The Meizu m3 note has a 13MP camera sensor that's capable of capturing 4208x3120px snaps in 4:3 aspect. There's also a dual-tone LED flash that should allow for more pleasing colors in low light flash photos.
The camera interface by default launches into Auto mode where the camera determines the shooting parameters. You have the option to turn on HDR (but no automatic HDR), gridlines for the viewfinder and a level gauge so that your horizon isn't off tilt. There's also an option to enable a timer of either 3, 5 or 10 seconds.
Available shooting modes include Auto, Macro, Manual (where you can set the shutter speed up to 10s, ISO, exposure compensation and even the focus - from macro to infinity), Beauty (which can make eyes bigger, face slimmer, skin smoother and lighter), Panorama, Light field (which is Meizu's refocus app allowing you to defocus any part of the scene), Scan (for QR and barcodes), and Slowmotion.
The Meizu m3 note snaps rather disappointing 13MP pictures. The resolved detail is compromised by a blurry spot near the very center and there are high levels of noise. Sometimes we needed to select the focus point manually because the autofocus failed rather miserably.
On a positive note, the dynamic range is OK and the colors, contrast and white balance were quite accurate.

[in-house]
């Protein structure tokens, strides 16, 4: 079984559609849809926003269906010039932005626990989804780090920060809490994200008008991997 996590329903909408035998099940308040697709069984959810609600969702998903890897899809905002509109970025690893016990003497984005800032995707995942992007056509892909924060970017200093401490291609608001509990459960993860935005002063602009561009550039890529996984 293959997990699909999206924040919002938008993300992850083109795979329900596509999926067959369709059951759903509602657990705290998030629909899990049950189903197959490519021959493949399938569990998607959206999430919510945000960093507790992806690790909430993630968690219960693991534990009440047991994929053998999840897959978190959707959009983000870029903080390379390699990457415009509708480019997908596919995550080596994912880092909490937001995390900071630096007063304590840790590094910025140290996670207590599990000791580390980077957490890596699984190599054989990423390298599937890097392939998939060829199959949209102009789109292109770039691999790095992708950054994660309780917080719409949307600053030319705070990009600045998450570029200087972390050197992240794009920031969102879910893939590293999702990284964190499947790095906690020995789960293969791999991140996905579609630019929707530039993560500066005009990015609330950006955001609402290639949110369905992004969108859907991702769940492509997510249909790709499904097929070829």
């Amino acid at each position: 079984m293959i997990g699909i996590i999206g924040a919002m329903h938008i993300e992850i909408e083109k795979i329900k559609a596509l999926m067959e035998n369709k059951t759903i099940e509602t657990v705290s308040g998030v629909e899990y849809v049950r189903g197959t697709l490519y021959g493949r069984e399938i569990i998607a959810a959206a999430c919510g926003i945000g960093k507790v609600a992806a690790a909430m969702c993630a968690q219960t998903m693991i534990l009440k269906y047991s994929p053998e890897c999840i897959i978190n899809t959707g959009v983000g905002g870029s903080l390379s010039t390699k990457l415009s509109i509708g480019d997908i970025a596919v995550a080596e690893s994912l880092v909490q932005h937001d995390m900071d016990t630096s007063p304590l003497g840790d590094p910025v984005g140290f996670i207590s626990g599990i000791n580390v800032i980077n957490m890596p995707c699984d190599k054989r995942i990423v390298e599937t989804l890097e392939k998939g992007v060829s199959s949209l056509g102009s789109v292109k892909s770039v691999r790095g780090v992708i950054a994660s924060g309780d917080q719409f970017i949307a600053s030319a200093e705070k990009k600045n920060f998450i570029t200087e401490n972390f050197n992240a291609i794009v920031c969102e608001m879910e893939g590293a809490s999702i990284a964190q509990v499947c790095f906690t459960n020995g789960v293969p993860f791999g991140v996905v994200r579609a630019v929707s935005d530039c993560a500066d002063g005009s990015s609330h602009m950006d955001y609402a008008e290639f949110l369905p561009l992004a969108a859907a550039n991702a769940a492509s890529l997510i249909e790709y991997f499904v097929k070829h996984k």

The HDR mode is meant to bringing back detail in the highlights and the shadows. On the Meizu m3 note it does a very good job, and sometimes it even produces more accurate colors than the Auto mode.
Panoramas are far from impressive on the Meizu m3 note, too. There is plenty of resolution and good overall exposure but the resolved detail is far too low and smudged.
Finally, you can check out a 5MP image taken with the front-facing camera of the device. It offers more than enough detail for a selfie camera, the colors are great as is the contrast.
We've uploaded full resolution (13MP) photos to our photo quality comparison database to compare against other high-resolution smartphones. You can clearly see the superiority of the Lenovo K5 Plus (bottom left) and Xiaomi Redmi Note 3 (bottom right) - both phones resolve more detail and process the images better.
The Meizu m3 note shoots videos up to 1080p resolution at 30fps. There's no 60fps smooth motion option.
All videos from m3 note camera are stored in MP4 containers, the video bitrate is about 17Mpbs and the framerate is stable. This time around the audio is stereo - it uses an AAC codec with 128 Kbps bitrate and 48 KHz sampling.
Framerate stays firmly at 30fps and we got almost no dropped frames.
The resolved detail is quite poor though, the additive noise is once again getting in the way and makes the samples unpleasantly grainy. The contrast and colors are very good, though. Here is sample we've uploaded on YouTube.
You can also directly download the 1080p@30fps video sample.
Head to our Video quality comparison tool for a comparative look at the m1 metal video recording capabilities. Once again the Redmi Note 3 wins here (bottom left), while the m3 note and m1 metal (bottom right) are on par and rather uninspiring.